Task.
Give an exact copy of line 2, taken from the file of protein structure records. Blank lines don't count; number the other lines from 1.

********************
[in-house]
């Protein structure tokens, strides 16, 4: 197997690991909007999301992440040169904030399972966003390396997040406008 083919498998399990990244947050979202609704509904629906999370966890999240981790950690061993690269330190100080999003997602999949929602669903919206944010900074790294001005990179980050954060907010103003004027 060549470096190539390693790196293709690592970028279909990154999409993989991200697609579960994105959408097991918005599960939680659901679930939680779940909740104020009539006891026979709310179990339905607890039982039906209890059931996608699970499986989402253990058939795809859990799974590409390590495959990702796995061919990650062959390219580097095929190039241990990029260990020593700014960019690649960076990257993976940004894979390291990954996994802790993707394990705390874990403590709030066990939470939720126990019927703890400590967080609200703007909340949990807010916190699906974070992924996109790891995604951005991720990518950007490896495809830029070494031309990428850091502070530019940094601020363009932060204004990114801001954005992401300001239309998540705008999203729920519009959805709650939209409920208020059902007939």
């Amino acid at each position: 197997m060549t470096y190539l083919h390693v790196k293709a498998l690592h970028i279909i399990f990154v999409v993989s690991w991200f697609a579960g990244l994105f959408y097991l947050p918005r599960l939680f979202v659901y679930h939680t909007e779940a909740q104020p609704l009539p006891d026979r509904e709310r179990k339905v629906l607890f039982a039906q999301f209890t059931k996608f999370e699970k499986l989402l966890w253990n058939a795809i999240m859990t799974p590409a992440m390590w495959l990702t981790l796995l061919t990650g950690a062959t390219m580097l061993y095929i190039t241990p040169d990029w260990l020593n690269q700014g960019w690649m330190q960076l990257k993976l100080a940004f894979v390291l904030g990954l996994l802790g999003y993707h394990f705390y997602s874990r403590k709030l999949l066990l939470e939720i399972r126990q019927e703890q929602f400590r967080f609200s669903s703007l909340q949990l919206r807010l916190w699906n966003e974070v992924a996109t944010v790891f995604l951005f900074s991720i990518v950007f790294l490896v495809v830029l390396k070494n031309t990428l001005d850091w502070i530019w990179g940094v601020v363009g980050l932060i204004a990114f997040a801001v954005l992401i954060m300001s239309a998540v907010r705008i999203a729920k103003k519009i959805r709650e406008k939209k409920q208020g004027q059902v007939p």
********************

């Protein structure tokens, strides 16, 4: 197997690991909007999301992440040169904030399972966003390396997040406008 083919498998399990990244947050979202609704509904629906999370966890999240981790950690061993690269330190100080999003997602999949929602669903919206944010900074790294001005990179980050954060907010103003004027 060549470096190539390693790196293709690592970028279909990154999409993989991200697609579960994105959408097991918005599960939680659901679930939680779940909740104020009539006891026979709310179990339905607890039982039906209890059931996608699970499986989402253990058939795809859990799974590409390590495959990702796995061919990650062959390219580097095929190039241990990029260990020593700014960019690649960076990257993976940004894979390291990954996994802790993707394990705390874990403590709030066990939470939720126990019927703890400590967080609200703007909340949990807010916190699906974070992924996109790891995604951005991720990518950007490896495809830029070494031309990428850091502070530019940094601020363009932060204004990114801001954005992401300001239309998540705008999203729920519009959805709650939209409920208020059902007939």